Arthur Hickock

Arthur Hickock was a pioneer in the oil industry at the time of the automobile boom. He eventually became one of Toledo's wealthiest citizens, the president and treasurer of the Hickock Oil Company. He was born at Thompson Ledge, Ohio around the year 1874. His first business venture was a general store in Geneva. He then bought his Toledo department store in the early 1900's during a two-hour train stopover. The Hickock Daylight Store was located on Summit Street. However, Hickock's career was about to take a turn into the gasoline business.

With his store doing well, Hickock made an investment in a filling station at Detroit and Glenwood. A farmer then asked him for a loan to drill for oil on his property. Hickock agreed, but the first spot they picked was dry. Hickock by chance suggested another spot where oil was struck. Hickock then founded the Hickock Producing Company. The Daylight Store burned down in January 1915 after which Hickock concentrated his attention fully on the petroleum industry.

In the stove oil business his biggest customer was the Standard Oil Company. Son Hickock, in conjunction with a Detroit Stove dealer, was selling it straight to the consumer. With automobiles beginning to gain in popularity, he moved into the motor fuel business in 1917. Hickock had his original filling station and also the Jefferson garage. He was successful between 1917 and 1928 and the company expanded to 280 stations. His business began to expand dramatically. Between 1928 and 1935, he gained control of the marketing organizations of such companies as the Wilson & Highland Co. of Detroit and the Pocahontas Oil Co. of Cleveland. The number of his filling stations reached 1,800. Hickock's brand of gasoline was called "Hi-Speed."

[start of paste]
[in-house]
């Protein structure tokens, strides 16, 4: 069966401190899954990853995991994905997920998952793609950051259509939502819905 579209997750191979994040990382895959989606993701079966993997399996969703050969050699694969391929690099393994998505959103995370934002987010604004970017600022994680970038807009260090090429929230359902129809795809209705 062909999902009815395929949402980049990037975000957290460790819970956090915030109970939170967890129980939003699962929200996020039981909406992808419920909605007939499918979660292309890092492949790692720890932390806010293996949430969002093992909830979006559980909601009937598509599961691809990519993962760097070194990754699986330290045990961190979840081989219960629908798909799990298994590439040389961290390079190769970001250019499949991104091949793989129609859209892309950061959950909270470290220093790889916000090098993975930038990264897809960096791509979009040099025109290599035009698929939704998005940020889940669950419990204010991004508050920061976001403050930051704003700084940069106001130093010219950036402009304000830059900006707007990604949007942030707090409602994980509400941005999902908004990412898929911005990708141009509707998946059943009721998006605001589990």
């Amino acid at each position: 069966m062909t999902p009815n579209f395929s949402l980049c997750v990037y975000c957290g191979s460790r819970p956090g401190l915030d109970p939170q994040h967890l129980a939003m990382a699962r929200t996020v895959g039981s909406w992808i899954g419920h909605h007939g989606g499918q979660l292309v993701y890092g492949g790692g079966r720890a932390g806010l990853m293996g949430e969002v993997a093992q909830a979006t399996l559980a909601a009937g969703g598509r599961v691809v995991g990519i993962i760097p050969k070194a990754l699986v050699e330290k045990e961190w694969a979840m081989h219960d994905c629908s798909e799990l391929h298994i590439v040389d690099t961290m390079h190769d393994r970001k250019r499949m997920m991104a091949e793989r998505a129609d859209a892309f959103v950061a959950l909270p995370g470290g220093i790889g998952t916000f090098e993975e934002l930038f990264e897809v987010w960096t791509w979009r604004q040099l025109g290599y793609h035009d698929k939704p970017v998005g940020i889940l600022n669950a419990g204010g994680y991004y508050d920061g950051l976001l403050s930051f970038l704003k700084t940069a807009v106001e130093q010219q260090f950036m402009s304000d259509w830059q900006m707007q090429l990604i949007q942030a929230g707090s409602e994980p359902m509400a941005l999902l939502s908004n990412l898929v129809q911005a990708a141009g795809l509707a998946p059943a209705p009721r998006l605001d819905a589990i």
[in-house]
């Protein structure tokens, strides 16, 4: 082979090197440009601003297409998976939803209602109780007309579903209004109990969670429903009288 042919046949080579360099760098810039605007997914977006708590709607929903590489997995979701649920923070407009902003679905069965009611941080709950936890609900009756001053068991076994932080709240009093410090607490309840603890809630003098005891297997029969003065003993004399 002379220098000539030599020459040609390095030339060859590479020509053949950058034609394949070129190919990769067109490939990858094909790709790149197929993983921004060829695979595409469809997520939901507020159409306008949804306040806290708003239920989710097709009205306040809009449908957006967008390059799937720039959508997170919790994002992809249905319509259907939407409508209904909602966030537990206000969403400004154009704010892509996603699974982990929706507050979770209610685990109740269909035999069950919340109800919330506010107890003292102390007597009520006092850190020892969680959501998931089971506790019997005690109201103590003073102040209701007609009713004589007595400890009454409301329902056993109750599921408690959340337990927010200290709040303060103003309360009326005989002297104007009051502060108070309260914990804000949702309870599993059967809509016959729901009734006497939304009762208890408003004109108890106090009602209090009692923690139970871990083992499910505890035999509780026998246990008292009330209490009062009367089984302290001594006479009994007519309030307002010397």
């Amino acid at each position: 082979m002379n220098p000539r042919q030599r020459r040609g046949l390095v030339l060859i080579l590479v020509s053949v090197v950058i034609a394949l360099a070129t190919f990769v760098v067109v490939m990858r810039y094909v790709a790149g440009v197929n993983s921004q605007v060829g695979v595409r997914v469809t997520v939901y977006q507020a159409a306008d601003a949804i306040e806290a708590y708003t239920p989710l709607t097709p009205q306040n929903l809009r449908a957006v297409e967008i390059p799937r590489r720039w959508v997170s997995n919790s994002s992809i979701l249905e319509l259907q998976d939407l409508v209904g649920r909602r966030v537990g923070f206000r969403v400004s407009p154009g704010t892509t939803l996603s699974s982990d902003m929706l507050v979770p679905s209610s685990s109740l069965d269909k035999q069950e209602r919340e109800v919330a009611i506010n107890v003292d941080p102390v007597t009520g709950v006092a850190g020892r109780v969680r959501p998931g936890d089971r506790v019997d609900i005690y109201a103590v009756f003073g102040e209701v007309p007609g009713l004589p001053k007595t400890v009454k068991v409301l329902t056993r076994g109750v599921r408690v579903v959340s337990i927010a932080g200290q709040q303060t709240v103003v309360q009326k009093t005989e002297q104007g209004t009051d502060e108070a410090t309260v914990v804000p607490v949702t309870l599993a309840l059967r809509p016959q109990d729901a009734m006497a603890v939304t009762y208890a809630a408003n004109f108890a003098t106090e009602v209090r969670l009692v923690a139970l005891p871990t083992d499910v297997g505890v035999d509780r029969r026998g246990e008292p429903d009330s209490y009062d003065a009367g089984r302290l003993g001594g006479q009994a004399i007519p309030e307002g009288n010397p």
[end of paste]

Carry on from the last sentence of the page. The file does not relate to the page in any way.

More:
All was not well, though, during these years with the nation in the Depression Hickock worked hard to hold on to his business. Hickock's office help worked two shifts and Hickock worked both . His days could run 18-20 hours. When he died in 1945, his company was worth fifteen million dollars, and he left a personal estate of five million dollars.

Upon his death, his will stated that large amounts of the estate were to go to his employees and to various charitable institutions. This generous provision was immediately challenged by the executors of the will: Captain Clarence Hickock, his son; the Toledo Trust Company; and Walter G. Kirkbride, the new president of the company. They argued that since the will was less than one year old and there were living descendants, that under Ohio law, the will was invalid.

In 1948 his employees received $40,000. The charities and the estate remained embroiled in a lengthy legal battle until 1961. It was decided that the original grounds under which the will had been challenged were legitimate in Ohio but some of the Hickock holdings were in other states and could not be bound by Ohio law. The charities finally received some of the estate. [Toledo Biographical Scrapbook (Hick-hire) Local History Room, Toledo Lucas County Public Library.]

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